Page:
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My husband and I am are potty mouths. We use swear words as
adjectives (rather than explictatives) and hadn't given it much
thought... until now. Our 3-year old heard me say the S word
the other day at the park when I caught one of my twins climbing
up something she couldn't possibly climb and I ran over to save
her. My son thought it was hilarious and laughed and laughed
about it, repeating the word over and over. That night we had a
nice discussion about ''bad'' words and how it was wrong of mommy
to say that word. My husband and I continued the conversation
after the kids were alseep. My husband thinks that we should
simply tell the kids not to ever, ever use bad words. I think,
because we use them, that it would hypocritcal to do that and we
should tell them that it's not okay to say those words to other
people, but in our house it's ok. My husband thinks that's too
nuanced for a 3-year old, let alone the 17 month olds and it
would be easier to simply have a zero tolerance rule.
So...my questions is: If you have anything more than a zero
tolerance rule about swearing in your household, can you let me
know what worked for your family? THANKS!
We don't say: ''This is a bad word, you should *never* use it.'' We don't like that approach because it feels hypocritical, it heightens the weight of these words in an inappropriate way, and we aren't so into the whole bad/good thing. What is a ''bad word'', anyhow? We think its better to say ''this word could hurt someone's feelings''. That is something our son understands, and is motivating to him. It is also an accurate description of how profanity can be used, and is often viewed.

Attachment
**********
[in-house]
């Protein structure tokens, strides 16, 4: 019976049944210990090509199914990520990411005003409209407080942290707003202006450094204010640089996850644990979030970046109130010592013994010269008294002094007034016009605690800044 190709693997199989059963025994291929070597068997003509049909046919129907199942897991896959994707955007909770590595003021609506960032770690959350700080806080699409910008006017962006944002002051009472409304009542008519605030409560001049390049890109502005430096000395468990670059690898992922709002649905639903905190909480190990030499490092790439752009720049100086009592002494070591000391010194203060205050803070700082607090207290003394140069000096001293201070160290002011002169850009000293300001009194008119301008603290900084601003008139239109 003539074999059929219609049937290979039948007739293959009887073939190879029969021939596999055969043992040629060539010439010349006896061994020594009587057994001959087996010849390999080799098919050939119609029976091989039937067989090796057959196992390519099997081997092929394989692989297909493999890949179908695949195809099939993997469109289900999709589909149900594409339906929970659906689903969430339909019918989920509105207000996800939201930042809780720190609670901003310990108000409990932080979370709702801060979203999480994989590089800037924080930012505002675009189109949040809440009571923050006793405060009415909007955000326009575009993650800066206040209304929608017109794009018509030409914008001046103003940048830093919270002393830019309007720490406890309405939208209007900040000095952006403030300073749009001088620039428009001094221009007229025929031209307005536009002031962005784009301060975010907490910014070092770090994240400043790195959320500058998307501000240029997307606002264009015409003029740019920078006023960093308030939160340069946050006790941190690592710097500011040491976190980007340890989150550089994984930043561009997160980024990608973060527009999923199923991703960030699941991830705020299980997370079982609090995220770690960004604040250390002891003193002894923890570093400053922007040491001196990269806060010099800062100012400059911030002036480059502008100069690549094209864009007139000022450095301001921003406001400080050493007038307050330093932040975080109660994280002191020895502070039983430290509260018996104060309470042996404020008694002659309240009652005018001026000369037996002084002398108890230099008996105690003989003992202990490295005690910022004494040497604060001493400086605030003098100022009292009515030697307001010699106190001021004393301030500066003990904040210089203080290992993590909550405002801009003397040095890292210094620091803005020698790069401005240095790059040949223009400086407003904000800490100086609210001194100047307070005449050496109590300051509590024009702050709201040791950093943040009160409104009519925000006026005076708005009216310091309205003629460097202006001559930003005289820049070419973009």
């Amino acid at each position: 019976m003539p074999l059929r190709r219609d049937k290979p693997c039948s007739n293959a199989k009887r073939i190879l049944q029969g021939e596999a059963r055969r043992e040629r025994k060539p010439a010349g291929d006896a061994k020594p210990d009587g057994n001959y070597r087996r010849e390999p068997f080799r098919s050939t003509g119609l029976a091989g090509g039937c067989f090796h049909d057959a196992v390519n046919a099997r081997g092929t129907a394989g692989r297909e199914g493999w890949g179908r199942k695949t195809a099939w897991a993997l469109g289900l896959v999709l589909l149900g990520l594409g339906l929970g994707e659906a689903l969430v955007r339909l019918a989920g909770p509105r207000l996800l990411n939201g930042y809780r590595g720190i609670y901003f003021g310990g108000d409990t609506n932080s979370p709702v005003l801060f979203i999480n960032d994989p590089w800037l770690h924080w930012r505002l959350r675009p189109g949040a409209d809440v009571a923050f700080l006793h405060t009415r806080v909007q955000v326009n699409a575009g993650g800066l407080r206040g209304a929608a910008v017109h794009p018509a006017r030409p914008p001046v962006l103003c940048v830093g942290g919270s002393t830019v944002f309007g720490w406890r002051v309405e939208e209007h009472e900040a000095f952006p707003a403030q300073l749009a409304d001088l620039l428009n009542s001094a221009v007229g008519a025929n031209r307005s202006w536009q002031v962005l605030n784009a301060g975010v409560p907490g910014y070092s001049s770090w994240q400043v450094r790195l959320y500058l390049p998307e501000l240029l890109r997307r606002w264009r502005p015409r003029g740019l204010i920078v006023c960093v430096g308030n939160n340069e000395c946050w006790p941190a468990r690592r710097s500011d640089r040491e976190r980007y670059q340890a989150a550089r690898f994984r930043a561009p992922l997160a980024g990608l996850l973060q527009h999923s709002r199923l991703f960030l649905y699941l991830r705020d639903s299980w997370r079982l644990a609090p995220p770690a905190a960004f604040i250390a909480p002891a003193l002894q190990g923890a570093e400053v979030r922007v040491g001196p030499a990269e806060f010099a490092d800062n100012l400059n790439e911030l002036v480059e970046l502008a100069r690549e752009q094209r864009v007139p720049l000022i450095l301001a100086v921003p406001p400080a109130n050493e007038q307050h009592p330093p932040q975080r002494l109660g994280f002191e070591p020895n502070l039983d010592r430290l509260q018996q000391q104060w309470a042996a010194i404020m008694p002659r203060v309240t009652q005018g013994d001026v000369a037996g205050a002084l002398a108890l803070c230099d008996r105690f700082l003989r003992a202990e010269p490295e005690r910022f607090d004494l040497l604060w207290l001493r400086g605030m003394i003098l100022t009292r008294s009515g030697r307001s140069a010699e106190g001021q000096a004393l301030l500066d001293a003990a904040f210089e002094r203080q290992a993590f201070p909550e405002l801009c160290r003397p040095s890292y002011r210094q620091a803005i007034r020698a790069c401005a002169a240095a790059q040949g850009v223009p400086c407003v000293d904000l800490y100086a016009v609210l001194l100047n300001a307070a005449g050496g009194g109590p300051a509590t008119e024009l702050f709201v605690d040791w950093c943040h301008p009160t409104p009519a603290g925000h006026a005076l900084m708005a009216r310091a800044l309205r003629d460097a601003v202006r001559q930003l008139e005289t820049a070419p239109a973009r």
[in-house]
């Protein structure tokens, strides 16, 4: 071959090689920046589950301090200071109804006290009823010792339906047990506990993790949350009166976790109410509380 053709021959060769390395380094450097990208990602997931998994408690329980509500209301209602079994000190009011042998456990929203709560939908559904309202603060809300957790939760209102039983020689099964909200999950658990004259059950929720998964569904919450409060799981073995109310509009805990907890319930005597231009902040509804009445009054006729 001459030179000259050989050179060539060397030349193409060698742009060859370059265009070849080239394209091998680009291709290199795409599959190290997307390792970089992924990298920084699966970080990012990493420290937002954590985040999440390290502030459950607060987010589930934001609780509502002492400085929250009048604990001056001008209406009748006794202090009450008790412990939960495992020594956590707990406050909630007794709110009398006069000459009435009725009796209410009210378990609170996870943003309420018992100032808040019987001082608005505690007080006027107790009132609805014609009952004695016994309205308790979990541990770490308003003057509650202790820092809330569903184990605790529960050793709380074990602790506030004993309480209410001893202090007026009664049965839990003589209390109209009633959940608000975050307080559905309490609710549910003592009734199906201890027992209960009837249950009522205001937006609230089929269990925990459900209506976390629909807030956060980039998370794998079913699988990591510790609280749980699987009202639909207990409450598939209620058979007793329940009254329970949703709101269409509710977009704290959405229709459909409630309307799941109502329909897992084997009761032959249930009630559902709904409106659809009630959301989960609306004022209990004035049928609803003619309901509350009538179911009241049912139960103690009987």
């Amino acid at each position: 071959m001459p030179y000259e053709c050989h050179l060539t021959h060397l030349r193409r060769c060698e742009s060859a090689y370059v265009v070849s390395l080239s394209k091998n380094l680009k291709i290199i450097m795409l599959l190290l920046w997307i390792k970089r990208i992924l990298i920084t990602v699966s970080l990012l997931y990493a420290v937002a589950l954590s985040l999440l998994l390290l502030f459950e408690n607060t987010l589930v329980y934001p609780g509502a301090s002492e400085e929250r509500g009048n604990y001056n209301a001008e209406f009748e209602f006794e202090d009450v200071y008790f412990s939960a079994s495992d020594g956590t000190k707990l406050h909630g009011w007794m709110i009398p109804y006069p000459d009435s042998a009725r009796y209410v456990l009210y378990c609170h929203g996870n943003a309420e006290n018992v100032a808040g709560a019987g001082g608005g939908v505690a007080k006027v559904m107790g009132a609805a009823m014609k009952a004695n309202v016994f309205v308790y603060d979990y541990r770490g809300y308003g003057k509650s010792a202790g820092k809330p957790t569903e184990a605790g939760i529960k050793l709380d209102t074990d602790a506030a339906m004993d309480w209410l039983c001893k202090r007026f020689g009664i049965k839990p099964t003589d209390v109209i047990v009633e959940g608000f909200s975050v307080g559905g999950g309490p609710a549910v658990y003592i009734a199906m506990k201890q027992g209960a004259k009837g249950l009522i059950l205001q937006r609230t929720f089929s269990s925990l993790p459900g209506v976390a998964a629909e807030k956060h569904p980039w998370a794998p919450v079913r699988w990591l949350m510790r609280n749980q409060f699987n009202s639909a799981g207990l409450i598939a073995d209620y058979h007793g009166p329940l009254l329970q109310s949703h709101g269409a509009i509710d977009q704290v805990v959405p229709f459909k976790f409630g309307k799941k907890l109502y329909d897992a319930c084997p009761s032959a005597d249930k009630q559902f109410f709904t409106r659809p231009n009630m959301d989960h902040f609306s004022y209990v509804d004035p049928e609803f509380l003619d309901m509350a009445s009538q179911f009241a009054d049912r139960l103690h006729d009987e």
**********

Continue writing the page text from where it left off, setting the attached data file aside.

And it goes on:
We also don't say: ''This word is ok in our house, but not outside.'' We don't like that approach bcs its too confusing, and bcs, honestly, I don't enjoy hearing my son swearing either. Plus, we as thoughtful adults don't even always make the right call on when its ok (e.g., have you ever thrown an F-bomb at work and thought, ''wow, shouldn't have said that''?) Seems unrealistic to think a 4 year old could figure this one out.
Note, on Wallace and Gromit a robot says 'Oh, knickers''. Our son saw this, and then he and his cousins kept saying ''knickers, knickers, knickers''. Hearing it, we realized that the word could be mistaken for the ''n'' word. We told him this word sounded a lot like a word that could really hurt someone's feelings, and so we didn't want to hear him say it again. And we were actually pretty stern about that. Told him he could say ''underwear'' or ''skivvies'' or something else (that's what knickers are), but that he could not say knickers. Some words have the potential to really hurt someone's feelings. I think 4 year olds get that. reforming sailor